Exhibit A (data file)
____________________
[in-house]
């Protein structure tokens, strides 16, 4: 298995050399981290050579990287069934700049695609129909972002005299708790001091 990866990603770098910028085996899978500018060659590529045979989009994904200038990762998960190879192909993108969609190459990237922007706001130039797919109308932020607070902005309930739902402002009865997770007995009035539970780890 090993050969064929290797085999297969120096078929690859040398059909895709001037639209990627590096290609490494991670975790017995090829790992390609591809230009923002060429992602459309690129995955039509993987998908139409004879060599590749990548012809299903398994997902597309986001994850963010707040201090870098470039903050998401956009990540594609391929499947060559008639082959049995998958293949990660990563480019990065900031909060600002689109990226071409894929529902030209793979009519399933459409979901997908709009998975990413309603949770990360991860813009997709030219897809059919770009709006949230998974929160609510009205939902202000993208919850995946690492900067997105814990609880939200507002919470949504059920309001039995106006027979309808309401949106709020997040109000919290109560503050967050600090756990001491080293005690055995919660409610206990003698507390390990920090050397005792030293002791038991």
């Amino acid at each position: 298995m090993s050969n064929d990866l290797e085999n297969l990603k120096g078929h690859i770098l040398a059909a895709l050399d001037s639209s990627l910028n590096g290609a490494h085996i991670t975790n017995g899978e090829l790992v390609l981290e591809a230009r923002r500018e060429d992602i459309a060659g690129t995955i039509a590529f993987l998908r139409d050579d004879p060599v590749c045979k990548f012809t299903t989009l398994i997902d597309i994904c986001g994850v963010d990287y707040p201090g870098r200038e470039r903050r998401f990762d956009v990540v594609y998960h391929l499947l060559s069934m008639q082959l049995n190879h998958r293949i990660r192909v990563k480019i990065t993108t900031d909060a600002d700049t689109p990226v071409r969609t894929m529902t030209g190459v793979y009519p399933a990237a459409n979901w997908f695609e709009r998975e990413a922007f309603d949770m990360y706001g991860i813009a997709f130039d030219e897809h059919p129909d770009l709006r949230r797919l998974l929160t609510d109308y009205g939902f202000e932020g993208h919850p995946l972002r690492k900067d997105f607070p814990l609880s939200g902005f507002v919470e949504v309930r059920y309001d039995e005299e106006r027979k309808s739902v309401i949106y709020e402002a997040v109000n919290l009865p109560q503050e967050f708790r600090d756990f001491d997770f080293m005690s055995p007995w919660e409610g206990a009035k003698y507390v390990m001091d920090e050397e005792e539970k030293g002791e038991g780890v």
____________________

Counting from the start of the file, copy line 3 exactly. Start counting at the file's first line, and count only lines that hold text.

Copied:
């Amino acid at each position: 298995m090993s050969n064929d990866l290797e085999n297969l990603k120096g078929h690859i770098l040398a059909a895709l050399d001037s639209s990627l910028n590096g290609a490494h085996i991670t975790n017995g899978e090829l790992v390609l981290e591809a230009r923002r500018e060429d992602i459309a060659g690129t995955i039509a590529f993987l998908r139409d050579d004879p060599v590749c045979k990548f012809t299903t989009l398994i997902d597309i994904c986001g994850v963010d990287y707040p201090g870098r200038e470039r903050r998401f990762d956009v990540v594609y998960h391929l499947l060559s069934m008639q082959l049995n190879h998958r293949i990660r192909v990563k480019i990065t993108t900031d909060a600002d700049t689109p990226v071409r969609t894929m529902t030209g190459v793979y009519p399933a990237a459409n979901w997908f695609e709009r998975e990413a922007f309603d949770m990360y706001g991860i813009a997709f130039d030219e897809h059919p129909d770009l709006r949230r797919l998974l929160t609510d109308y009205g939902f202000e932020g993208h919850p995946l972002r690492k900067d997105f607070p814990l609880s939200g902005f507002v919470e949504v309930r059920y309001d039995e005299e106006r027979k309808s739902v309401i949106y709020e402002a997040v109000n919290l009865p109560q503050e967050f708790r600090d756990f001491d997770f080293m005690s055995p007995w919660e409610g206990a009035k003698y507390v390990m001091d920090e050397e005792e539970k030293g002791e038991g780890v």